the past 30 days. The assessment also showed that 21.9 percent reported they did not consume alcohol, only 6.4 percent of students were classified as obese in the survey results, and 89.2 percent of students had health insurance, according to the UHS survey. The Austin and Travis County Health and Human Services Department has ongoing campaigns to counter factors that affect health in Travis County, including tobacco use, sexually transmitted diseases, the student dropout rate and improved nutrition and education for pregnant women,

years old. Davis said after discussion with UT, she also added leeway for students to have until the 10th class day of the semester to comply. “Within this year, [a] student at Texas A&M, Nicolis Williams, passed away after contracting bacterial meningitis,” Davis said. “There’s a unique vulnerability between ages 17 to 21. Students entering a concentrated population have a unique vulnerability to the disease.” There was some opposition to the bill. Along with several other community members, American studies senior Taylor Metting said that the law would infringe on the rights of those who want to attend college. “While this bill may have good intentions, it is advocat-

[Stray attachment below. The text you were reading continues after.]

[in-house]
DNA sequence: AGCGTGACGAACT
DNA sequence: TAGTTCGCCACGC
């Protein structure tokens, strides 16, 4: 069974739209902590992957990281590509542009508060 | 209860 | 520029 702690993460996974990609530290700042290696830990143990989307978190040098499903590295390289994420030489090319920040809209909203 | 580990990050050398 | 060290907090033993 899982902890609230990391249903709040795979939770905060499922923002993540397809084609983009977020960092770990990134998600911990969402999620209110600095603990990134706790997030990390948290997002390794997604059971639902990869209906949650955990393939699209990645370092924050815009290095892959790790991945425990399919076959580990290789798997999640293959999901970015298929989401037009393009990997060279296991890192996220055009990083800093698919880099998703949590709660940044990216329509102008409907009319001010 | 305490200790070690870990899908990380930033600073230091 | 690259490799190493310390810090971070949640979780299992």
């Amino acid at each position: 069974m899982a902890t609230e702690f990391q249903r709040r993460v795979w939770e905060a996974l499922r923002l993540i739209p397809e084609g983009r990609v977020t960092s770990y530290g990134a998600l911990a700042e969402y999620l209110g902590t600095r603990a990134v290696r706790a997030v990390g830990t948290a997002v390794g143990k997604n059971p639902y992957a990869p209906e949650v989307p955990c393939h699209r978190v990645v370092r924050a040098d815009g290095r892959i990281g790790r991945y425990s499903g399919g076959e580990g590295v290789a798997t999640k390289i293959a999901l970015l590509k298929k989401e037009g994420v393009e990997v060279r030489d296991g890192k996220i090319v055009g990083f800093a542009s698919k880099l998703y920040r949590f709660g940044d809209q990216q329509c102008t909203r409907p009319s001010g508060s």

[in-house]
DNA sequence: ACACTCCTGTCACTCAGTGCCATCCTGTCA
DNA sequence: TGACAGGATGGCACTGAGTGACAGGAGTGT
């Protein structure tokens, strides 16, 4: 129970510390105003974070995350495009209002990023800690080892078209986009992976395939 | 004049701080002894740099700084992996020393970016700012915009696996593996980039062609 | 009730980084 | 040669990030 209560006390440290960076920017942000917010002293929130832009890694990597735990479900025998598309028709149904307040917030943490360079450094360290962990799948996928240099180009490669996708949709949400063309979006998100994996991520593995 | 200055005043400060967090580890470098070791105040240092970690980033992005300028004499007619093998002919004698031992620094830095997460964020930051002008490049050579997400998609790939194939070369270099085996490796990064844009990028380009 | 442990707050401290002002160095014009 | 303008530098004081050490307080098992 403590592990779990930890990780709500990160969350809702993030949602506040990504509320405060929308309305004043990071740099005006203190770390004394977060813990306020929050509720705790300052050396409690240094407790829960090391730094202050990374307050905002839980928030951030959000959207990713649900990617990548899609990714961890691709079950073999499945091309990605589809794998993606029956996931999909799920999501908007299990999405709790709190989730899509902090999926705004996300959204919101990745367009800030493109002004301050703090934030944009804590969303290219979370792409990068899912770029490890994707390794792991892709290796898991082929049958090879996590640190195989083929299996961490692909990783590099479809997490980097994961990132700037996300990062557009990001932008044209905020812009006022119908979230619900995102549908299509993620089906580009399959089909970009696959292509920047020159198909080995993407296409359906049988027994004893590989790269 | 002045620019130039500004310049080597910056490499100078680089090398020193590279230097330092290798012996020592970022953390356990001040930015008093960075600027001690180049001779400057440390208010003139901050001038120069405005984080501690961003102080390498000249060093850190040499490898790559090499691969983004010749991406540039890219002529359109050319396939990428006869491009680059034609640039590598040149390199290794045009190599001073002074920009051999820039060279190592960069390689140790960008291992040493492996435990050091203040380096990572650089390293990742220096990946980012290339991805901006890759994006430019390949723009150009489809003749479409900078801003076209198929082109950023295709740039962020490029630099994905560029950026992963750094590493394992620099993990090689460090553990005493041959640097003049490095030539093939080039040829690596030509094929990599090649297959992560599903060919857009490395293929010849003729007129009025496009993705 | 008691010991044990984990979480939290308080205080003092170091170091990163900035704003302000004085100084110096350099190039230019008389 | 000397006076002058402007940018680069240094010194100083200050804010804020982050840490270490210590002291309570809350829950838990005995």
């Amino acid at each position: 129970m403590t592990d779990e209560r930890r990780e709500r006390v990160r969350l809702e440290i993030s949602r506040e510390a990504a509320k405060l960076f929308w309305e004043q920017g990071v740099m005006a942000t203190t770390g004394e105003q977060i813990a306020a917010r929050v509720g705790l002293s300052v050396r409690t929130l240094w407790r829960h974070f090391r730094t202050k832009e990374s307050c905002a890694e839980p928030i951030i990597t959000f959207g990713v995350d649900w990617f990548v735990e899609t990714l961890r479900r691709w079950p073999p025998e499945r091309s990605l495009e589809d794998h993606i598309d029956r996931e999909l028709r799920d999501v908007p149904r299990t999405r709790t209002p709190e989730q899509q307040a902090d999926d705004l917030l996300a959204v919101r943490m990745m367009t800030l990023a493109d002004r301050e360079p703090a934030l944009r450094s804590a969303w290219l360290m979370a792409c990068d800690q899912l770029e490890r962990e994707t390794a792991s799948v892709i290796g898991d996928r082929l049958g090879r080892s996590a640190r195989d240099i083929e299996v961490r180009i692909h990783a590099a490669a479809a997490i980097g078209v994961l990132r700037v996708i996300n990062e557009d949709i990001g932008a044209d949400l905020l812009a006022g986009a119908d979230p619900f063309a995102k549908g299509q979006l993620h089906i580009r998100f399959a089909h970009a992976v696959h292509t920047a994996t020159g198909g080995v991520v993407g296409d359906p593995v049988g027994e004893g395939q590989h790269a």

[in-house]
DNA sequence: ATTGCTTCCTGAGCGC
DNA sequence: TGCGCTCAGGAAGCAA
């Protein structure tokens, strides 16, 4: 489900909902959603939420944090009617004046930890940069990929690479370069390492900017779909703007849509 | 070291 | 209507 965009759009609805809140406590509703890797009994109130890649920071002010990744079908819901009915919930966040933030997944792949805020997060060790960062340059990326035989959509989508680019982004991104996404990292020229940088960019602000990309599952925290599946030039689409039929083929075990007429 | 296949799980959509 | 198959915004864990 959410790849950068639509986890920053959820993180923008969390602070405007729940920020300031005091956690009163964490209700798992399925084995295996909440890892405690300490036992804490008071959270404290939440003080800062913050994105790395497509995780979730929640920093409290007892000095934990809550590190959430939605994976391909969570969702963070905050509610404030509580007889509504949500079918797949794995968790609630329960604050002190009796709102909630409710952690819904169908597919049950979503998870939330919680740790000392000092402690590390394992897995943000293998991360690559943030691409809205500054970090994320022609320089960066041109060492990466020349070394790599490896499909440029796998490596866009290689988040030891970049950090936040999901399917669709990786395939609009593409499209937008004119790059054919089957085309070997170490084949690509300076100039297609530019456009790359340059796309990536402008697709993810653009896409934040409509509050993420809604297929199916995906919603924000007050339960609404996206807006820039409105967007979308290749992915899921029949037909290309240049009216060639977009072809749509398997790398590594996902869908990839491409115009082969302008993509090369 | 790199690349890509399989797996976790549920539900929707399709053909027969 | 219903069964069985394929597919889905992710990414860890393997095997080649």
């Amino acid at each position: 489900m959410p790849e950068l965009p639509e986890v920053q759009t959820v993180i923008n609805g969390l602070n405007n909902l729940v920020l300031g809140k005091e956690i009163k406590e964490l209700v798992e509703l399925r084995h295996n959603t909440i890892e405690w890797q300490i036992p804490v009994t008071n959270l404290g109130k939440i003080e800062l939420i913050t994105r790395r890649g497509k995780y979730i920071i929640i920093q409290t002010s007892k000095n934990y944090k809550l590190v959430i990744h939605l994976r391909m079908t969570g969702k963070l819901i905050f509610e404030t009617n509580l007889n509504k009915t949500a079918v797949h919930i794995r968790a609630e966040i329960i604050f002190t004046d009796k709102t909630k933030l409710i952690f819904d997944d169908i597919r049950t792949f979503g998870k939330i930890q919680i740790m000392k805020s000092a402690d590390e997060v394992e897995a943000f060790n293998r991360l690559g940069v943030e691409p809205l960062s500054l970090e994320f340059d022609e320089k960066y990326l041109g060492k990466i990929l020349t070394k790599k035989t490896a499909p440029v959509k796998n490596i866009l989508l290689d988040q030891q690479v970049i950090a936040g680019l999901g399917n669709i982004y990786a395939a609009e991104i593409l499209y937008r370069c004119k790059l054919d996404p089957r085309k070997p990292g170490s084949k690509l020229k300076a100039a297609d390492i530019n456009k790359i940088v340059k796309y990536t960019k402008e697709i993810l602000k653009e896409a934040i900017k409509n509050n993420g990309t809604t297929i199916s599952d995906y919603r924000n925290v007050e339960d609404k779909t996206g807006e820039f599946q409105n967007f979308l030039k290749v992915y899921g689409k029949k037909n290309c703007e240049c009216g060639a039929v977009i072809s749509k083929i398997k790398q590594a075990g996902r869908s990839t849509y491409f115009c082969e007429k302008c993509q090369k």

said Carole Barasch, a spokeswoman for the department. “In all of these areas, we are making significant progress and will continue to use these county rankings as a tool for further improvements,” she said. The department also takes socioeconomic and environmental factors into account when working to improve health trends in the county, Barasch said. “[The Health and Human Services Department’s] mission is to work in partnership with the community to promote health, safety and well-being.”

The Daily Texan

This newspaper was printed with pride by The Daily Texan and Texas Student Media.

Permanent Staff